Labour promises that a new Infrastructure Commission will prioritise investment in flood prevention and commits to climate change adaptation. The Liberal Democrats want to create a national resilience plan, to deal with the infrastructure changes likely to be needed because of a 3-4 per cent global average temperature rise.

Going into far more detail on water management issues than any of the other parties, the Liberal Democrats outline proposals to set up a commission to research back to nature flood prevention schemes, including the role of habitats such as upland bogs and moors, woodlands, wetlands and species-rich grasslands in absorbing and holding water.

The Greens, too, want to “encourage storing water in uplands through full river system management – including wetland restoration, natural regeneration, allowing rivers to meander and allowing flooding upstream.”

The Lib Dems also pledge to work with local government to review the governance of flood risk and land drainage including the role of Internal Drainage Boards and introduce high standards of flood resilience for building and infrastructure in flood risk areas. They are also the only party to commit to increasing “the uptake of Sustainable Urban Drainage Systems to maximise value for money for the taxpayer” and say they will consult on the best way to finance this.

Both the Greens and UKIP want to abolish the National Planning Policy Framework, although possibly for different motives. UKIP pledges to reform planning law, introducing new national planning guidelines that encourage brownfield development and reduce red tape by merging planning and building control departments in local authorities. The party also wants to abolish the Department of Energy and Climate Change and repeal the Climate Change Act.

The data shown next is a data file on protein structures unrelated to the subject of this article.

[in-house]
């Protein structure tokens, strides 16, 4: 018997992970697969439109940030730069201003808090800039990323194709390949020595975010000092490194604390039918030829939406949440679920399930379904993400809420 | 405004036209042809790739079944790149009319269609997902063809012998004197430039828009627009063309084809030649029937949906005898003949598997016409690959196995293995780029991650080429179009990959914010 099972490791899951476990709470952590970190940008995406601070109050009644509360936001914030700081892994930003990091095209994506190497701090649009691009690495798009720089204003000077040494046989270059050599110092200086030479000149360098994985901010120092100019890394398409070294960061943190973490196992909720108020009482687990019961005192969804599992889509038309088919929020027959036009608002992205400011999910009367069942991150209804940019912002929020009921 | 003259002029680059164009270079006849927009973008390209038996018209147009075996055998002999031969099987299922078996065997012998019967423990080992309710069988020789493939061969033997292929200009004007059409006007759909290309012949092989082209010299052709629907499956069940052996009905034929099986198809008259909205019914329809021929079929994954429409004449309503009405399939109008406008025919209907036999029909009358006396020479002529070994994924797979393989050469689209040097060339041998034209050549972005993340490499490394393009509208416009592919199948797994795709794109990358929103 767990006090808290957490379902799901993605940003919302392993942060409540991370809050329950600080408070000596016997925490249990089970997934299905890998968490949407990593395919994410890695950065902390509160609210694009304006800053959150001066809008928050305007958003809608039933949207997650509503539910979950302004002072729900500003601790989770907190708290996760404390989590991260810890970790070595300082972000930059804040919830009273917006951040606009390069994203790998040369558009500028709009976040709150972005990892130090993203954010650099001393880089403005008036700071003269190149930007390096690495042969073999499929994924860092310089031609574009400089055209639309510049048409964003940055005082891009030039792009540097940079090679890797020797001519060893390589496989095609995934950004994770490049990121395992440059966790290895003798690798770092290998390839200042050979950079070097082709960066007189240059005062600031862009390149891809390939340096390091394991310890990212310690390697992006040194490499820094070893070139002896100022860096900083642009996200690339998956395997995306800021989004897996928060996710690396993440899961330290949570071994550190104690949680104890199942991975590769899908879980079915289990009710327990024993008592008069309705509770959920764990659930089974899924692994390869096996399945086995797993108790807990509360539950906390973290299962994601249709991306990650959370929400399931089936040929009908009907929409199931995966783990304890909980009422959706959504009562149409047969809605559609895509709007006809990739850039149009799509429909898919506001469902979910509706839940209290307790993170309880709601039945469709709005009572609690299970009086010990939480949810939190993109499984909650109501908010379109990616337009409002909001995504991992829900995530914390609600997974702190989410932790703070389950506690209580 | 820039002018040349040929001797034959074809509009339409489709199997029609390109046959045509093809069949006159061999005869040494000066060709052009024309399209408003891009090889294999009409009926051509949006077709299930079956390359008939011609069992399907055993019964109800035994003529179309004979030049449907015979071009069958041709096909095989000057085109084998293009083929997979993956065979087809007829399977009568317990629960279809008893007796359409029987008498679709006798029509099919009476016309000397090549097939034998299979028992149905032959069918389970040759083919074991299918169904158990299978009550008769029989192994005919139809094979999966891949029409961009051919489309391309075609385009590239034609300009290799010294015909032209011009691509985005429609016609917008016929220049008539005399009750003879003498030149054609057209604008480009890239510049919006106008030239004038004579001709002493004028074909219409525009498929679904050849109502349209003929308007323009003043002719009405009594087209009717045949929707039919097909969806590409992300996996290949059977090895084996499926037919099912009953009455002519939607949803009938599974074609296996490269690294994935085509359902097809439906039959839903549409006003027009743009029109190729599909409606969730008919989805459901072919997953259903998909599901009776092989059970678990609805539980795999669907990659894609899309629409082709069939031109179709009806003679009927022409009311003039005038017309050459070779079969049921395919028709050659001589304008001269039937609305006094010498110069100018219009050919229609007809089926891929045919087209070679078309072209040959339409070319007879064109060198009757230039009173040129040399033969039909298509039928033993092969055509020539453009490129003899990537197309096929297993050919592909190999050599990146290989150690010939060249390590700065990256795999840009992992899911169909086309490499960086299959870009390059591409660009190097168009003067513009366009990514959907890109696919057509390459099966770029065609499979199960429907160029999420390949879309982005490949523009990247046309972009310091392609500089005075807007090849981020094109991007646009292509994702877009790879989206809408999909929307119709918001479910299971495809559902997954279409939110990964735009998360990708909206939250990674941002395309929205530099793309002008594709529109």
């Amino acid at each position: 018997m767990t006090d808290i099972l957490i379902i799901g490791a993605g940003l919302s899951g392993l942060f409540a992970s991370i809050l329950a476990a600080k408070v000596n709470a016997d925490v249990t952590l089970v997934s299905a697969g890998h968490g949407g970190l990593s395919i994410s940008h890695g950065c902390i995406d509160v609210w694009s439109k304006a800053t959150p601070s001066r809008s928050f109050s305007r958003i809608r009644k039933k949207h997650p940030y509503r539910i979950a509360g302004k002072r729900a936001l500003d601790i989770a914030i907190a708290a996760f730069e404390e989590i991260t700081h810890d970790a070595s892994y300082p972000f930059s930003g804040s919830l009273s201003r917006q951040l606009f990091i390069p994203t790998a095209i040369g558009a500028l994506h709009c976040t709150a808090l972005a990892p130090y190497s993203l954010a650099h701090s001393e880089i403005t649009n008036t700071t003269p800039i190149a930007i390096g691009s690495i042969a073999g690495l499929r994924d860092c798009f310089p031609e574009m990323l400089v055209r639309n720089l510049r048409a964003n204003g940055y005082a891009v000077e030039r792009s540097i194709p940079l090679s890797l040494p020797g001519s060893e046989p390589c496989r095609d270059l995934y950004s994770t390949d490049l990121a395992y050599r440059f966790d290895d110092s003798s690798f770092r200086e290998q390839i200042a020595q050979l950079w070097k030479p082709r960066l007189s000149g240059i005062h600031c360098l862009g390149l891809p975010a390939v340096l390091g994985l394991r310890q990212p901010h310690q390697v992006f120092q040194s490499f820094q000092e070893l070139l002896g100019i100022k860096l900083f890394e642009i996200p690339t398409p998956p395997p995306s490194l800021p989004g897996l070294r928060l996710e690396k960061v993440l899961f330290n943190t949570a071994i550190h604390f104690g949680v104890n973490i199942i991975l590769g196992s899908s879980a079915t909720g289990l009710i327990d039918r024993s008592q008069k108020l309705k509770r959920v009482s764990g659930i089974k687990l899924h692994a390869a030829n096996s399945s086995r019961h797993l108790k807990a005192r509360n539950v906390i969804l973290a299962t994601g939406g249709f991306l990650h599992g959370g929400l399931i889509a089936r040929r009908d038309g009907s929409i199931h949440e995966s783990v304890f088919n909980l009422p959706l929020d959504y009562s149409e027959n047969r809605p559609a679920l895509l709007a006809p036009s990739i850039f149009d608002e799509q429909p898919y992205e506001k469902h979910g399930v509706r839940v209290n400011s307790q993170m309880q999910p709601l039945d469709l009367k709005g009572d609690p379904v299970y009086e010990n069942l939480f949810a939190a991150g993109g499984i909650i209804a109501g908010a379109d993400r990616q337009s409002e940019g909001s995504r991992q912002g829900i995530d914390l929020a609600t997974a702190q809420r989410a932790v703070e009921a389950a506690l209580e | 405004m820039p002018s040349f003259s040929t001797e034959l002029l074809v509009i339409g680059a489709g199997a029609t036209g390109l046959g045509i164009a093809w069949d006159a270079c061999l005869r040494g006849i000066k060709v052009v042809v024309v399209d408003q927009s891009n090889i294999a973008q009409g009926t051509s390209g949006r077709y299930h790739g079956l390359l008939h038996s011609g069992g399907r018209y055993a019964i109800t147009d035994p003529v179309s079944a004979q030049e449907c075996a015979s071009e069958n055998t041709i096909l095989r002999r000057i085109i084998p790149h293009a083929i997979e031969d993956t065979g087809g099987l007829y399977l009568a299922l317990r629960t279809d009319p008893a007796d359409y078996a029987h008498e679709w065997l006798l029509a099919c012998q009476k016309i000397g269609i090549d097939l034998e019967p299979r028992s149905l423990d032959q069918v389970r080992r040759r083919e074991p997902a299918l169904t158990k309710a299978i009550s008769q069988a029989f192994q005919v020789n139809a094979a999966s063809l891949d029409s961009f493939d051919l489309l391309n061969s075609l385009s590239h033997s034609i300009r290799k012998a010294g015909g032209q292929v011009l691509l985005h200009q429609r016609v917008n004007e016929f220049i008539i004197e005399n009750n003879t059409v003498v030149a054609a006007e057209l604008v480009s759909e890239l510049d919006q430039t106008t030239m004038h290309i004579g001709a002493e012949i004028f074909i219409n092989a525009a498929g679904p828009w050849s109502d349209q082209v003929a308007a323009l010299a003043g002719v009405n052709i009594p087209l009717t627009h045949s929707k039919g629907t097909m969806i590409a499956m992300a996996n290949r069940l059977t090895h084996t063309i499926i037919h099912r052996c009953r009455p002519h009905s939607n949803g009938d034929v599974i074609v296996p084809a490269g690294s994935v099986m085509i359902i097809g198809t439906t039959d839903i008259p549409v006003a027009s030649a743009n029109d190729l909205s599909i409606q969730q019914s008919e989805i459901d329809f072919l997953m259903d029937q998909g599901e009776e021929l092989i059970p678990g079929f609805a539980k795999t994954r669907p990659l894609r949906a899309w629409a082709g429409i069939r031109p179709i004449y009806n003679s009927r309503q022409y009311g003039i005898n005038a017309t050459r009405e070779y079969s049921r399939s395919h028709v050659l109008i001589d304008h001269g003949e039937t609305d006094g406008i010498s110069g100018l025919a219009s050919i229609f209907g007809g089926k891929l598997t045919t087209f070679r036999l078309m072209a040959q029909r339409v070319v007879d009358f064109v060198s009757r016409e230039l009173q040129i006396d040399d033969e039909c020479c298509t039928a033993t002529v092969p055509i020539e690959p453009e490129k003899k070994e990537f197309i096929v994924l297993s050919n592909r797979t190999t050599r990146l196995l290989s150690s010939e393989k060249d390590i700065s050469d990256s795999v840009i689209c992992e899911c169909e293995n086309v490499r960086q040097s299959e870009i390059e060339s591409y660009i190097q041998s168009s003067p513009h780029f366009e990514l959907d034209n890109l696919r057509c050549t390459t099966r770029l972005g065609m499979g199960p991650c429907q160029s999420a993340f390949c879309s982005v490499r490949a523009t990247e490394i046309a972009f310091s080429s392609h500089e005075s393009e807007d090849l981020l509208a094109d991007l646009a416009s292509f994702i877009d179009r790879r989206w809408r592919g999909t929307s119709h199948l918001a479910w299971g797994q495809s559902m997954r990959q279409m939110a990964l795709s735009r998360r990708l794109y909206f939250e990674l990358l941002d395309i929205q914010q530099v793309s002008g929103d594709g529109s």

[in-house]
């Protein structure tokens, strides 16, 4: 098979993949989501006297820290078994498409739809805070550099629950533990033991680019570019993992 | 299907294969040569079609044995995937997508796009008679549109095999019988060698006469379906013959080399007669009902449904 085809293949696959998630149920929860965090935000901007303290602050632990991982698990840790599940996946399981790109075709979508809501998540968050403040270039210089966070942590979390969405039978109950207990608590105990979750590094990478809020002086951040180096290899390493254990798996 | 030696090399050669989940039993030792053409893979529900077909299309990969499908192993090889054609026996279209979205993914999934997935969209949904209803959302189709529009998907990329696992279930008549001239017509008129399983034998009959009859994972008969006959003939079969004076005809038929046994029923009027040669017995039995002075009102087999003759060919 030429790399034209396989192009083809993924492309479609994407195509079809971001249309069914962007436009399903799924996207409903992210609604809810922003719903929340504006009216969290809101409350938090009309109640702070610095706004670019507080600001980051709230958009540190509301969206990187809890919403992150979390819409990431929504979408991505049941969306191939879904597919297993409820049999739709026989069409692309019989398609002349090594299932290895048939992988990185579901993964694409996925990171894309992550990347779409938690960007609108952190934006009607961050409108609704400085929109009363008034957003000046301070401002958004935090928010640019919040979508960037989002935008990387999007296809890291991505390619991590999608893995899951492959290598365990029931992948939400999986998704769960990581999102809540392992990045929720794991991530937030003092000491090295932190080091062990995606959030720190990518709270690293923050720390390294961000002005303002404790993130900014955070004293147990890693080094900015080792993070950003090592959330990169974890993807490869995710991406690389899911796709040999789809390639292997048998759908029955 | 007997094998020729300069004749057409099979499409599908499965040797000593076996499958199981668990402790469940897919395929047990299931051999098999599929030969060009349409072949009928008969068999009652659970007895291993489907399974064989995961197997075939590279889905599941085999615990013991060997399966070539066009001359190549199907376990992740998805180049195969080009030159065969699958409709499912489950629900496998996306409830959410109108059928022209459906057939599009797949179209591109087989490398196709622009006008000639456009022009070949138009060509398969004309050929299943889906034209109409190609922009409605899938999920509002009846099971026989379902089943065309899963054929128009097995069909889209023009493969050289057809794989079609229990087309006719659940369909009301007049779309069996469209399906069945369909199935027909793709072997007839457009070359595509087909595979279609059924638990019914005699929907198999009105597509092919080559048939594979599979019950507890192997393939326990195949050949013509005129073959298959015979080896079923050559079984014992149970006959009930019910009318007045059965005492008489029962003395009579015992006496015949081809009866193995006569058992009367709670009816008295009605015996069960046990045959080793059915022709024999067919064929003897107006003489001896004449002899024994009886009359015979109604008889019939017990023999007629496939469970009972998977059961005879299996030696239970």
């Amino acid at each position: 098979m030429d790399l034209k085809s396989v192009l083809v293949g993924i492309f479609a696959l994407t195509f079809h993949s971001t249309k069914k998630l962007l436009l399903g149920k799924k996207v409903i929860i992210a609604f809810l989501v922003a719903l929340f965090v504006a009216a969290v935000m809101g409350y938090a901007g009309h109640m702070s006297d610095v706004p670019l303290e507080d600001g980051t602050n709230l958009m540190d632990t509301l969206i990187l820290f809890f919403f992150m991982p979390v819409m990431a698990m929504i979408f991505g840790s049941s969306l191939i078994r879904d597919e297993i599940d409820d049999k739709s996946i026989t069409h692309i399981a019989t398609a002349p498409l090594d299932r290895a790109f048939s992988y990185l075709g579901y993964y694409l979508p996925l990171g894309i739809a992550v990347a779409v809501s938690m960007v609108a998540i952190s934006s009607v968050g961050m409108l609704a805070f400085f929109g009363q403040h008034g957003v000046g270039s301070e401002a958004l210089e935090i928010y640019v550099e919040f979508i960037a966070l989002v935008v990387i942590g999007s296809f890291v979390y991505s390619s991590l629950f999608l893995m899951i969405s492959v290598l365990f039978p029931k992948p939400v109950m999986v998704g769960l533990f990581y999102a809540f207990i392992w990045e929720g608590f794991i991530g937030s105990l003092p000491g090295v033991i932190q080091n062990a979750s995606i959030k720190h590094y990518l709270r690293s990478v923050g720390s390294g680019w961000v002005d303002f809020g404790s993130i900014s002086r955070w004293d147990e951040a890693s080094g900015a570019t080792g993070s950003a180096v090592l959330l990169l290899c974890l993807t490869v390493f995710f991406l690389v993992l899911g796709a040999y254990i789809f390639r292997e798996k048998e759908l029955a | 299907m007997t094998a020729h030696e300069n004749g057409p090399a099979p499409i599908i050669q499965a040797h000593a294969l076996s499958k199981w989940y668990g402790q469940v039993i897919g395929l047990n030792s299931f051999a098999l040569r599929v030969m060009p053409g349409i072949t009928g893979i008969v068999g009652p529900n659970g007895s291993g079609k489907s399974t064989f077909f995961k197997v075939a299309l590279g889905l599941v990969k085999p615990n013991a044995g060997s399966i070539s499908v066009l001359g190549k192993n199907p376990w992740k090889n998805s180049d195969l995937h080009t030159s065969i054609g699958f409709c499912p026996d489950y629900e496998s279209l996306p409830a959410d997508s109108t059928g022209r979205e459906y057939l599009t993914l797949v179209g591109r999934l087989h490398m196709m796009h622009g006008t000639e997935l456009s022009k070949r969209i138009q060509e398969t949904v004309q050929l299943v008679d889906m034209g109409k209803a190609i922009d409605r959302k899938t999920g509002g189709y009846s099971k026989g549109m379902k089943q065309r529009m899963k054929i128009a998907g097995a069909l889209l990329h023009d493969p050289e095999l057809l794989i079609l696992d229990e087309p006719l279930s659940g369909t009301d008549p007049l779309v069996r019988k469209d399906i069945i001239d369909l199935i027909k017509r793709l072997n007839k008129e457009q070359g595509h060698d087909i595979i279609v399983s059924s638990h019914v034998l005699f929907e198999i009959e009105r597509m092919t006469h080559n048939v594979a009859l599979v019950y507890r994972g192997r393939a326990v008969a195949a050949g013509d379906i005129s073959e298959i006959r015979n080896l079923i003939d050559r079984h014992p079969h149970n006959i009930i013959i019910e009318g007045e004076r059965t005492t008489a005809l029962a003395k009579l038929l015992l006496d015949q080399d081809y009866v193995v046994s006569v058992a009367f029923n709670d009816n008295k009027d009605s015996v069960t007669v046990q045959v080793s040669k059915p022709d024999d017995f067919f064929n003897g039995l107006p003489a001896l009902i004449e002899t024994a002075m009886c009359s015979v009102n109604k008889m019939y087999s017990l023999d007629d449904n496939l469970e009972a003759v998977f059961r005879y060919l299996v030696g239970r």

The SNP and Plaid Cymru have both made water issues a strong focus and water quality already has a greater focus in the way SuDS are delivered in Scotland, in particular. Regulations for Flood Risk Management and surface water drainage are different in Scotland and Wales to the rest of the UK. In both places, exemplary best practice has developed as a result. It could be good for the country if the experience and good practice learnt across the borders is brought to bear in the corridors of Westminster.

Elsewhere in the Manifestos, specific plans to improve water quality are somewhat unclear, although the Tories say they are committed to cleaning up rivers and lakes and to protecting marine waters through the creation of a UK Blue Belt of protected sites.

Amongst all the parties, housebuilding is a major priority. Labour says it will make sure that at least 200,000 homes a year get built by 2020. The Conservatives promise to build 200,000 new starter homes. UKIP wants to build a million new properties on brownfield sites by 2020. The SNP also calls for house building, saying it will set a target of 100,000 new affordable homes a year. Meanwhile, in Wales, Plaid Cymru has also called for more homes to be constructed and wants to create “sustainable communities”.

As we look forward to a welcome boost to house building, let’s hope that doesn’t come at the expense of flood defence or protecting water quality.

For more examples of SuDS best practice in housing developments read:

Sustainable Drainage Infrastructure for Cambridge Homes Expansion

Housebuilder’s New Vision for SuDS

For examples of sustainable flood defence with upland storage to create biodiversity read:

Flow Controls Bring Much-needed Flood Relief in Telford